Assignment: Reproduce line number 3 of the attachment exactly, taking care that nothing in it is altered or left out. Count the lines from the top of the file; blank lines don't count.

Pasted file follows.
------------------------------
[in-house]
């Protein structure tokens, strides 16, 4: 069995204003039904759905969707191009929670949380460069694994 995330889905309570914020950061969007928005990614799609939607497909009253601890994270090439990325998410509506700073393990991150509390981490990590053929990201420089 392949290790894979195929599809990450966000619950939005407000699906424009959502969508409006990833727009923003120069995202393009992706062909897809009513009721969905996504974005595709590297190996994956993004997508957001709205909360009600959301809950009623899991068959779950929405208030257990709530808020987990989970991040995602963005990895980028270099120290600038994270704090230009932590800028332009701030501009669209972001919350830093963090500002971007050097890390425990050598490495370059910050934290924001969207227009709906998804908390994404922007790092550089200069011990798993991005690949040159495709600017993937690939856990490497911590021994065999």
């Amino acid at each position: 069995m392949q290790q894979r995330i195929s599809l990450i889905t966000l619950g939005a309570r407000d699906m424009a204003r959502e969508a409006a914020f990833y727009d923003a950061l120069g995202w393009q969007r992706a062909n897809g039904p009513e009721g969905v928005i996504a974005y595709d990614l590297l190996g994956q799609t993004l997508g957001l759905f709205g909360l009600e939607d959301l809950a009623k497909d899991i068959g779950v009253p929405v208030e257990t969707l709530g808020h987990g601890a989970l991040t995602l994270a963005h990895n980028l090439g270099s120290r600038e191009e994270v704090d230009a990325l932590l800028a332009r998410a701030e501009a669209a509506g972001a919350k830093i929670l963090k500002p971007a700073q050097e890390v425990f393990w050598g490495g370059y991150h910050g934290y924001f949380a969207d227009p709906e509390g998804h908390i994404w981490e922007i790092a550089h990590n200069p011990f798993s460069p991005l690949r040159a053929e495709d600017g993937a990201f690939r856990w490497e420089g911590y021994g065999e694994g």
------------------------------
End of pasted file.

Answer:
């Amino acid at each position: 069995m392949q290790q894979r995330i195929s599809l990450i889905t966000l619950g939005a309570r407000d699906m424009a204003r959502e969508a409006a914020f990833y727009d923003a950061l120069g995202w393009q969007r992706a062909n897809g039904p009513e009721g969905v928005i996504a974005y595709d990614l590297l190996g994956q799609t993004l997508g957001l759905f709205g909360l009600e939607d959301l809950a009623k497909d899991i068959g779950v009253p929405v208030e257990t969707l709530g808020h987990g601890a989970l991040t995602l994270a963005h990895n980028l090439g270099s120290r600038e191009e994270v704090d230009a990325l932590l800028a332009r998410a701030e501009a669209a509506g972001a919350k830093i929670l963090k500002p971007a700073q050097e890390v425990f393990w050598g490495g370059y991150h910050g934290y924001f949380a969207d227009p709906e509390g998804h908390i994404w981490e922007i790092a550089h990590n200069p011990f798993s460069p991005l690949r040159a053929e495709d600017g993937a990201f690939r856990w490497e420089g911590y021994g065999e694994g």